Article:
In early May, Starbucks announced that it raise wages for permanent workers, doubling training for new employees and adding a tipping function to credit and debit card transactions. However, he said he would not offer the improved benefits to workers at the more than 50 company-owned cafes who voted to unionize.
“We see social justice combined with worker justice, and it not only catches fire, but it gets results,” Pearce said.
Richard Bensinger, labor organizer at Starbucks Workers United and former organizing director of the AFL-CIO believes most of the pro-union workers are in their early 20s, prompting him to be part of a “Gen U” for the unions. According to Gallup data from 2021, young adults aged 18 to 34 approve of unions at a rate of 77%.
These young workers see each other’s victories as an inspiration to their own, experts said.
Kutch and Pearce gave the example of the Google Walkout, which she said “was a significant moment not just for the tech industry, but for the history of the labor movement.”
In November 2018, thousands of Google employees in more than 20 offices around the world organized outings protest an explosive report from the New York Times which detailed how Google protected executives accused of sexual misconduct, either by keeping them on staff or allowing them amicable departures. Organizers described it as “a work culture that doesn’t work for everyone” and listed several demands. Some of them ended up becoming California lawwhile others have been incorporated into a settlement with shareholders who had sued the company over its handling of the incidents.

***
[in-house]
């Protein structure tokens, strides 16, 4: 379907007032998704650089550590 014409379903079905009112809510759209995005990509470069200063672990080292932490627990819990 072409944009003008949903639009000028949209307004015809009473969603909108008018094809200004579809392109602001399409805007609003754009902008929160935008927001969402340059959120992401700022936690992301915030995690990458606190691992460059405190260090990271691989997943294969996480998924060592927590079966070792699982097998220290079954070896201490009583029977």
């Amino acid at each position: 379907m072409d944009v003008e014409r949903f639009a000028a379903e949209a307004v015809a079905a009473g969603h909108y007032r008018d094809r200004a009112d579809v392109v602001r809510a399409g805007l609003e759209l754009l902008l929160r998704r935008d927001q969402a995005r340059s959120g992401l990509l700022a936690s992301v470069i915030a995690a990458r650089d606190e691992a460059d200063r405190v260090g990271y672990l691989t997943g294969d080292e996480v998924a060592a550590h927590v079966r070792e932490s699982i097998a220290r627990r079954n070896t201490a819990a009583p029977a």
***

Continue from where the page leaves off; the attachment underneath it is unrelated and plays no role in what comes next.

It showed that employees at a large company could get organized through internal chatter, spreadsheets and email – within days, Kutch said, adding that many people had seen the images via social networks.
“Screaming in the park about injustices or holding up a banner in front of an installation has a lot more effect when it’s on the internet,” Pearce said.
CNBC’s Annie Palmer also contributed to this report.